Slow worm discovery on Ameland island


This video says about itself:

20 April 2014

A baby female Adder Vipera berus berus is shown curling up alongside an adult male Slow-worm Anguis fragilis. The tiny snake would have been born during the previous year and it is just as venomous as an adult.

Translated from the press agency of Ameland island in the Netherlands:

Slow worm seen on Ameland

July 25, 2015

HOLLUM – This Saturday, Annelies Lap from Hollum village saw on the horse trail near the Duck Pond a slow worm. She immediately photographed it.

It is a remarkable observation, because slow worms do not live on the Wadden Sea islands. In 2014 one was reported in a garden on Texel island. Ecomare museum on Texel suspects the animal lifted to the island, eg it made the sea crossing with compost or straw. Probably also the Ameland individual arrived like this as a stowaway on the island.

First four-legged snake fossil discovery


This video says about itself:

Tetrapodophis amplectus – A four-legged snake from the Early Cretaceous of Gondwana

24 July 2015

Tetrapodophis amplectus appears to be a four-legged snake from the Early Cretaceous of Gondwana. Dr. Dave Martill, from the University of Portsmouth, says that this discovery could help scientists to understand how snakes lost their legs.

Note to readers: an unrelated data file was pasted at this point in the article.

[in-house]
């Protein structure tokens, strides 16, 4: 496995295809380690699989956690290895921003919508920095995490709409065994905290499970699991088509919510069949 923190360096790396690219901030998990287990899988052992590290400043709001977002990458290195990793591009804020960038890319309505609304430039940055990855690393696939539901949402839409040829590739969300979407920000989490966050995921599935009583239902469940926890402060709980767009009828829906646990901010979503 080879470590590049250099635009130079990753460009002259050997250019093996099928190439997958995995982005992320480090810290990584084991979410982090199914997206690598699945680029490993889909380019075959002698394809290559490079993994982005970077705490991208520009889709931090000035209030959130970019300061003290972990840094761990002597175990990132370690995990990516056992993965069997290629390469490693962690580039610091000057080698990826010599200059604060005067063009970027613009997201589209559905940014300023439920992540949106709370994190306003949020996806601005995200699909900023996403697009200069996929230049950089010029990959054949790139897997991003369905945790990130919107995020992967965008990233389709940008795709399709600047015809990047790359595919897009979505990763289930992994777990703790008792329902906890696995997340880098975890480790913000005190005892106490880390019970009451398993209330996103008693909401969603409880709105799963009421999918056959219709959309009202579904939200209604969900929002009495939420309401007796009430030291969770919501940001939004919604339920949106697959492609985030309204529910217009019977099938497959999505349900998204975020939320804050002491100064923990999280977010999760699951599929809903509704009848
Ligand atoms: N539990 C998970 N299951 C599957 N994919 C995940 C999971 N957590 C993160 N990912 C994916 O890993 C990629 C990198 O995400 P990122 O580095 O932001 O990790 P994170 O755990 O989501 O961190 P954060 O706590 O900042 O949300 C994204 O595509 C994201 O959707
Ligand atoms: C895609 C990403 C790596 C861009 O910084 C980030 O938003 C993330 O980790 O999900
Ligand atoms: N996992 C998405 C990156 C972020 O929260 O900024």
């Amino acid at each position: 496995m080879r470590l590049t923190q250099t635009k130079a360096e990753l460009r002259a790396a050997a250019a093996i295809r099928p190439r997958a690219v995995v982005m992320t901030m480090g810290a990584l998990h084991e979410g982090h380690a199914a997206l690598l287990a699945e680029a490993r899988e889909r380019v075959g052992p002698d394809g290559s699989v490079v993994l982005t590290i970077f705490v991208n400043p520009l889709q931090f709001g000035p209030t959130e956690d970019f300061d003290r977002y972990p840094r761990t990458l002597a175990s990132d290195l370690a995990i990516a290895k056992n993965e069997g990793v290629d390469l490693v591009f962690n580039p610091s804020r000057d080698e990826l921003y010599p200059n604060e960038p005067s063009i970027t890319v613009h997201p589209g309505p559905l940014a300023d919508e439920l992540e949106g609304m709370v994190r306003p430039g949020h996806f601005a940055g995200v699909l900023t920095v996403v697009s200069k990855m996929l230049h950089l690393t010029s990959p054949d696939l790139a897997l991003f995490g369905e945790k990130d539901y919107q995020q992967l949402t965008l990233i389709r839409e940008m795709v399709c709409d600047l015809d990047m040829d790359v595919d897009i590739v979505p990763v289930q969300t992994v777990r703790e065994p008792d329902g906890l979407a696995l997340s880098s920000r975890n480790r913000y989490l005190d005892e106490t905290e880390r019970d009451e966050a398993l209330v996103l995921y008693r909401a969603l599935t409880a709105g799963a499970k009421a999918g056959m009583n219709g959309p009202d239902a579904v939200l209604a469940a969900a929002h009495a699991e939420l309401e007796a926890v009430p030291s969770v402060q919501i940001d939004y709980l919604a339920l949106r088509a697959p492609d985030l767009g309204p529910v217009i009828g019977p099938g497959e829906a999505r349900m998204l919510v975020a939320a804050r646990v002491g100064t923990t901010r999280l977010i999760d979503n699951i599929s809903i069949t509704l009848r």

From the BBC:

Four-legged snake ancestor ‘dug burrows’

By Jonathan Webb Science reporter, BBC News

24 July 2015

A 113-million-year-old fossil from Brazil is the first four-legged snake that scientists have ever seen.

Several other fossil snakes have been found with hind limbs, but the new find is estimated to be a direct ancestor of modern snakes.

Its delicate arms and legs were not used for walking, but probably helped the creature to grab its prey.

The fossil shows adaptations for burrowing, not swimming, strengthening the idea that snakes evolved on land.

That debate is a long-running one among palaeontologists, and researchers say wiggle room is running out for the idea that snakes developed from marine reptiles.

“This is the most primitive fossil snake known, and it’s pretty clearly not aquatic,” said Dr Nick Longrich from the University of Bath, one of the authors of the new study published in Science magazine.